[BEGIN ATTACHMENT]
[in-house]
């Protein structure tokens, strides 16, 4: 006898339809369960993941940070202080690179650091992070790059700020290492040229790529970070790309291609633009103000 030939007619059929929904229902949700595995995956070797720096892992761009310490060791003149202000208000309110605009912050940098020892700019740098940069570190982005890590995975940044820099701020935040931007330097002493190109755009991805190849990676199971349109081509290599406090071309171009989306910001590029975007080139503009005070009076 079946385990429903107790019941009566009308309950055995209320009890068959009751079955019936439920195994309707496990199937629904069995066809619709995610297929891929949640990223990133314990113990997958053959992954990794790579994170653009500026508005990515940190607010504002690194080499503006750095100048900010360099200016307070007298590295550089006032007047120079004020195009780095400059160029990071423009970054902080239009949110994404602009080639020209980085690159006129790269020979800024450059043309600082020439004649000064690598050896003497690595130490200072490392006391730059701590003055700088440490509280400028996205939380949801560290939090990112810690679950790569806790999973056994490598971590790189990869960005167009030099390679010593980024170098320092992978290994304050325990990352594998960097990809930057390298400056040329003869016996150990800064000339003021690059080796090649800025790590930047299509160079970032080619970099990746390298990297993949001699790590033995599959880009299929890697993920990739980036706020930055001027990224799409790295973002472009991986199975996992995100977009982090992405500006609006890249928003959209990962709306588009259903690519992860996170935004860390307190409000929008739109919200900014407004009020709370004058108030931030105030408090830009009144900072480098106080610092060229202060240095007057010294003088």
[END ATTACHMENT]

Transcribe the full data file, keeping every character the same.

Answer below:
[in-house]
């Protein structure tokens, strides 16, 4: 006898339809369960993941940070202080690179650091992070790059700020290492040229790529970070790309291609633009103000 030939007619059929929904229902949700595995995956070797720096892992761009310490060791003149202000208000309110605009912050940098020892700019740098940069570190982005890590995975940044820099701020935040931007330097002493190109755009991805190849990676199971349109081509290599406090071309171009989306910001590029975007080139503009005070009076 079946385990429903107790019941009566009308309950055995209320009890068959009751079955019936439920195994309707496990199937629904069995066809619709995610297929891929949640990223990133314990113990997958053959992954990794790579994170653009500026508005990515940190607010504002690194080499503006750095100048900010360099200016307070007298590295550089006032007047120079004020195009780095400059160029990071423009970054902080239009949110994404602009080639020209980085690159006129790269020979800024450059043309600082020439004649000064690598050896003497690595130490200072490392006391730059701590003055700088440490509280400028996205939380949801560290939090990112810690679950790569806790999973056994490598971590790189990869960005167009030099390679010593980024170098320092992978290994304050325990990352594998960097990809930057390298400056040329003869016996150990800064000339003021690059080796090649800025790590930047299509160079970032080619970099990746390298990297993949001699790590033995599959880009299929890697993920990739980036706020930055001027990224799409790295973002472009991986199975996992995100977009982090992405500006609006890249928003959209990962709306588009259903690519992860996170935004860390307190409000929008739109919200900014407004009020709370004058108030931030105030408090830009009144900072480098106080610092060229202060240095007057010294003088």